Of course, taking your own couples portrait leads to another standard frustration: trying to fit two faces plus background into the narrow focal length of your phone’s front facing camera. We’ve all had the same experience: you’ll shoot three photos — cropped at the nose, forehead and one more of the opposite scene after you’ve accidentally flipped the camera app to the rear facing camera.
Not a problem with the Olympus. In fact, they boast that the TG-850 has, “the widest lens of any tough camera” at a massive 25% increase in focal length. The 21mm (35mm equivalent) wide angle lens with 5x optical zoom and image stabilization easily fit both our faces, some background and foreground in the frame.
All of this comes at a price though. As an underwater camera — heck as a camera in general — the quality is average at best. Below is a 100% crop of the above photo in the corner.
And here’s a 100% snip from the middle area that was the focus point.
Overall it is smeary and not pleasant. Does this matter? No one claims this is going to produce D800 like image quality and for what it is — tough and wide — it does a marvelously good job. So I would say no, it doesn’t matter. But you might disagree.
Underwater you’ll need to add a little bit of thought and care to the equation to get usable photos. Ultimately, the clarity of the water is going to heavily influence overall image quality and we found, especially in murky water, that putting the sun at the photographers back was the only way to produce worthwhile images — a situation you won’t encounter in a normally clear pool where making fun photos is much easier.
In the video department, this tough little point and shoot can do 1080p HD video at 60 frames per second. And sweetening your creative juices just a smidgen are two high speed modes.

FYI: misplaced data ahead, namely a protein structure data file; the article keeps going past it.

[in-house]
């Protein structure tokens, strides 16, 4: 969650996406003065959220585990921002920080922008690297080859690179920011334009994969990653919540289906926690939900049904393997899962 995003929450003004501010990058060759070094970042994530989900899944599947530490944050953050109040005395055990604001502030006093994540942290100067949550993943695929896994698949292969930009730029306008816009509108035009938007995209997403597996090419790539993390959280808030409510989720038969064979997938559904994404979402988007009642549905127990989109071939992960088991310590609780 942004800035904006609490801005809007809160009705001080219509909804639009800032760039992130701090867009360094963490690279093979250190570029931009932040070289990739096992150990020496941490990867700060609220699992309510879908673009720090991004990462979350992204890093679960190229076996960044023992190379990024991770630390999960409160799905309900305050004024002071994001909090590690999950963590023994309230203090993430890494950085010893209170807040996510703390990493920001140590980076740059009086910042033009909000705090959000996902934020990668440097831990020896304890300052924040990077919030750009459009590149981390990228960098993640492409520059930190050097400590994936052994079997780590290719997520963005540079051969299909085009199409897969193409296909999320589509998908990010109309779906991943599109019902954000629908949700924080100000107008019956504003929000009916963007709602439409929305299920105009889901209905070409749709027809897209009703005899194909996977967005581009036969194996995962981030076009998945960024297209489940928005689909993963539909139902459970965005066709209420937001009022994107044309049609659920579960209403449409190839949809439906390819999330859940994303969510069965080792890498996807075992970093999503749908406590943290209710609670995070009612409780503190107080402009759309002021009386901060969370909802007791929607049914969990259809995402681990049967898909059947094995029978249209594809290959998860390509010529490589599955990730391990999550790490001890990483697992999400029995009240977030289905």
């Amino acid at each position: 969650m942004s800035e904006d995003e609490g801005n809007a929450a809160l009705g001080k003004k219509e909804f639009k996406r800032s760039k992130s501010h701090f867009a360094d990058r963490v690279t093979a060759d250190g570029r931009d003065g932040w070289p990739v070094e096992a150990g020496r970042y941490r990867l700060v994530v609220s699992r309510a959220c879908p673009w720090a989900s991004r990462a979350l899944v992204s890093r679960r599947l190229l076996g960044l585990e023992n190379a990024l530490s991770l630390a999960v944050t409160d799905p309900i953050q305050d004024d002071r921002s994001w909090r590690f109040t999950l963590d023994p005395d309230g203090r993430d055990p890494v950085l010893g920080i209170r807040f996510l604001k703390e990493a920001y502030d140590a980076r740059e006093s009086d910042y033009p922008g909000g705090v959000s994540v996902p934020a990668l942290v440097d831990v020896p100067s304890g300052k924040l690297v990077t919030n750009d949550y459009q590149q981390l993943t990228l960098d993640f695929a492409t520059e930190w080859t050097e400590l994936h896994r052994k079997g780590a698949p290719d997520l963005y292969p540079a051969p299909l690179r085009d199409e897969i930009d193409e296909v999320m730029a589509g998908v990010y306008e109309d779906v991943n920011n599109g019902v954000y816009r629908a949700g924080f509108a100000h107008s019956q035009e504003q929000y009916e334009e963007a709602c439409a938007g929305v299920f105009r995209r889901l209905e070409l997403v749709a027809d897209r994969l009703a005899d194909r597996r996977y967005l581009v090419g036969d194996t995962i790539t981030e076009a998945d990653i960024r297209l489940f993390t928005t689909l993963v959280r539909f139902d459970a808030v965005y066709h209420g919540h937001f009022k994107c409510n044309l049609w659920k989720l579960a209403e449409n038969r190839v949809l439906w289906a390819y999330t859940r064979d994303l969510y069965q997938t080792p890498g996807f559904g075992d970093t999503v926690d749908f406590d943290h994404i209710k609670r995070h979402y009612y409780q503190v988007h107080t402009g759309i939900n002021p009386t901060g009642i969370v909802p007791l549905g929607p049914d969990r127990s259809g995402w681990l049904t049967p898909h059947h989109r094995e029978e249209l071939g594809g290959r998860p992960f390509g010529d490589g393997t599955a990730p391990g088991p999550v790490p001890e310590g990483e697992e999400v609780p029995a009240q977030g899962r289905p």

These allow shooting 640×480 video at 120fps, and faster still, 240fps at 432×324. The below video of my lazy dog on a warm spring day was shot at 240fps:
Rounding off the feature set is interval shooting for you time-lapse lovers, panorama mode, about a dozen art filters and the ability to do some light photo adjustments on the camera itself. Its card slot is SD and also sports an HDMI port both of which are hidden behind a two stage locking and watertight door to ensure no damage.
Insofar as point-and-shoots go, the camera is much like any other. A small but strong mode dial on the rear is complimented by a standard D-Pad with OK button centered. The 3″ LCD screen is bright and while direct sunlight will wash it out, it doesn’t do that bad of a job. In dimmer environments it’s bright and clear. All of the buttons are where they should be (if you’re right-handed) and the zoom rocker is up to the task, not too firm and still precise enough to allow more specific zooming.